Date of Award

December 2019

Document Type


Degree Name

Master of Science (MS)


Parks, Recreation and Tourism Management

Committee Member

Brandi M Crowe

Committee Member

Brent Hawkins

Committee Member

Marieke Van Puymbroeck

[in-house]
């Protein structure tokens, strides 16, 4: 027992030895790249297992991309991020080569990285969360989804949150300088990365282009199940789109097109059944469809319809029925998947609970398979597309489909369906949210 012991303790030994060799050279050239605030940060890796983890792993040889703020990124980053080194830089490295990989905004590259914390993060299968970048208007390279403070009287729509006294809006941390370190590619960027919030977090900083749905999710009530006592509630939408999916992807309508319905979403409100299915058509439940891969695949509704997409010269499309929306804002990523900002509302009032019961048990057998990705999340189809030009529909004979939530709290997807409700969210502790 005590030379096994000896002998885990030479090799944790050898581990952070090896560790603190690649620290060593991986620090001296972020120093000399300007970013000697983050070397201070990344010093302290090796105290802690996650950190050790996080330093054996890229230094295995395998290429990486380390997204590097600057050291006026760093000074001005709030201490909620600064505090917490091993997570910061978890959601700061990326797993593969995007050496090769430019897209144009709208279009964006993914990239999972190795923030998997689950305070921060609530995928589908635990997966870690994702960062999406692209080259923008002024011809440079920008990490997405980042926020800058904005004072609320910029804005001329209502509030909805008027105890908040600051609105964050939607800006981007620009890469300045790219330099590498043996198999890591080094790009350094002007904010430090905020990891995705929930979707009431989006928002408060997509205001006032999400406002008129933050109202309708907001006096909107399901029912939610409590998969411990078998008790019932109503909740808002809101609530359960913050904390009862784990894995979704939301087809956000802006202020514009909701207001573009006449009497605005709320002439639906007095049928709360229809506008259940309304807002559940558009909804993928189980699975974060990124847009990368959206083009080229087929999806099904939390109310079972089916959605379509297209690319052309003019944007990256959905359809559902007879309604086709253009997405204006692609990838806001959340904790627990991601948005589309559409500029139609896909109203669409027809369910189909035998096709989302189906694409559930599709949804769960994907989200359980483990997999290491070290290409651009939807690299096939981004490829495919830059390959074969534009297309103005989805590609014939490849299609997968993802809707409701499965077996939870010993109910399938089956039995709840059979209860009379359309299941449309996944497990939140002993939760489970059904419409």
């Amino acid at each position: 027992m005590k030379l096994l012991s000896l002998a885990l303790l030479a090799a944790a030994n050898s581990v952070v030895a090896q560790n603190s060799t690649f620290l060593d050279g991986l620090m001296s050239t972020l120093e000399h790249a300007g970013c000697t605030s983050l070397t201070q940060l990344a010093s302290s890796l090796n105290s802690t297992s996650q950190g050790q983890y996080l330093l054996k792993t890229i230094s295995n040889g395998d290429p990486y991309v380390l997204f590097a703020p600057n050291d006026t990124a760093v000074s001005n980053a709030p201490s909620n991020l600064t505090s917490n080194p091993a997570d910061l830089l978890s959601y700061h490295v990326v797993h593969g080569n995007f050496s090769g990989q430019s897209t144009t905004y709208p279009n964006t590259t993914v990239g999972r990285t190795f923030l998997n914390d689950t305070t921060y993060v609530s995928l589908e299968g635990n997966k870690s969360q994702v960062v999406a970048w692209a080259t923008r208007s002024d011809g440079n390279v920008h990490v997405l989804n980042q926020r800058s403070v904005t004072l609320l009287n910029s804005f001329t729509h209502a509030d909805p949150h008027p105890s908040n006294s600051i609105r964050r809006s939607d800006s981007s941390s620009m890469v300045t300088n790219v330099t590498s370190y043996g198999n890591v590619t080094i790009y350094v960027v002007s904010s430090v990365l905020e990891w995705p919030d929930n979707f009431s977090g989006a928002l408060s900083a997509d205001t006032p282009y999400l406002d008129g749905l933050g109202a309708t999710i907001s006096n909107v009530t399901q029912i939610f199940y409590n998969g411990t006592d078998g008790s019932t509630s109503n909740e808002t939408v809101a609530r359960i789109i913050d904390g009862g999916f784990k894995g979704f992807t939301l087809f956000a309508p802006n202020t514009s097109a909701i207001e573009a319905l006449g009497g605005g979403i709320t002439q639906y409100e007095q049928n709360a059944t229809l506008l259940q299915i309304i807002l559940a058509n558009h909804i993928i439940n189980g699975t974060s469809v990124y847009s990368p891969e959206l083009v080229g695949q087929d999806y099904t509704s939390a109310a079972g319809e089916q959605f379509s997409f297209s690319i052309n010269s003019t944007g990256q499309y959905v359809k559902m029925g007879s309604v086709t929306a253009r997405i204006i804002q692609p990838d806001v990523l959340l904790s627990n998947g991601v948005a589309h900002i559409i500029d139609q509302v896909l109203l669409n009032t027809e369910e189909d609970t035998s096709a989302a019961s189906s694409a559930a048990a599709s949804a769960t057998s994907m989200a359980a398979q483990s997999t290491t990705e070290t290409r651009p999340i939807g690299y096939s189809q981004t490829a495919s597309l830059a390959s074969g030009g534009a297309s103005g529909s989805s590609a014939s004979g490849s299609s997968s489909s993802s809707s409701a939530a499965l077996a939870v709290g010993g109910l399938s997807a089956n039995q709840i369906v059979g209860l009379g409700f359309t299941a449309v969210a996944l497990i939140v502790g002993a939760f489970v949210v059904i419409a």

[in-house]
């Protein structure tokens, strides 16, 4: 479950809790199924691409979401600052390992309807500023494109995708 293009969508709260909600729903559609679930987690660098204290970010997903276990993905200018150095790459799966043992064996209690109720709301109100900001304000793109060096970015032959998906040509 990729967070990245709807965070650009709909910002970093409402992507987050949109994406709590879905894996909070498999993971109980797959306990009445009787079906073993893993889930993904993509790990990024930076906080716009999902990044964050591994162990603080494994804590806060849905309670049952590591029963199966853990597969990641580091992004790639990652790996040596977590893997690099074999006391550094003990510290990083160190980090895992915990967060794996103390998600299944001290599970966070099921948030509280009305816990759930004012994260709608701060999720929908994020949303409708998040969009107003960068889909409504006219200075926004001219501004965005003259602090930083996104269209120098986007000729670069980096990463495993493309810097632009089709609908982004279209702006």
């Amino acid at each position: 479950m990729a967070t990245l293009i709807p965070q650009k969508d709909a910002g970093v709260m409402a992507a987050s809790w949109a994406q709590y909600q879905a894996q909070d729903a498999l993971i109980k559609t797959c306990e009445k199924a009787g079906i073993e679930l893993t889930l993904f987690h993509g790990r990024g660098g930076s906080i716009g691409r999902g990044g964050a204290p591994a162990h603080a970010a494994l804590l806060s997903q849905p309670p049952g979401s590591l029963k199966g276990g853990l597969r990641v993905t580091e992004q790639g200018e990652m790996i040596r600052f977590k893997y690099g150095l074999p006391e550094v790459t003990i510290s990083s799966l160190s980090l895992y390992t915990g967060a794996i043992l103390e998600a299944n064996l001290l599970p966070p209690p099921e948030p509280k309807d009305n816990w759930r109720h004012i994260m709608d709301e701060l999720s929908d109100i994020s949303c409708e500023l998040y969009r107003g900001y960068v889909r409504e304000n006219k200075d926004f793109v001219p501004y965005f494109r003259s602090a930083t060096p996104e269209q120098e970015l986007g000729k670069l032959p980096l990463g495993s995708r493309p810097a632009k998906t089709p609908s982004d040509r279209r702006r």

Individuals with intellectual and developmental disabilities (IDD) are at a greater risk for experiencing stress, particularly stress associated with negative interpersonal relations, than individuals without disabilities. Research has found that individuals with IDD often use maladaptive coping strategies to manage stress. The purpose of this study was to explore whether participation in a seven-and-a-half week yoga intervention served as a leisure-stress coping strategy for adults with IDD. Using a multi-method research design, six participants completed pre- and post-Lifestress Inventory assessments, and nine participants completed post-intervention semi-structured interviews focused on yoga and coping. Qualitative results indicated that yoga served as an emotion-focused coping strategy for participants, as it enhanced their mood, and provided them a sense of social support. Qualitative data did not suggest that yoga served as a problem-focused coping strategy for participants. While results suggest that yoga has the potential to serve as emotion-focused coping strategy for adults with IDD, it is recommended that yoga be offered in conjunction with other stress management interventions when teaching stress-coping techniques to adults with IDD. Future research should continue to explore adults with IDD’s stress experiences, and the types of coping strategies they find most effective when managing stress.



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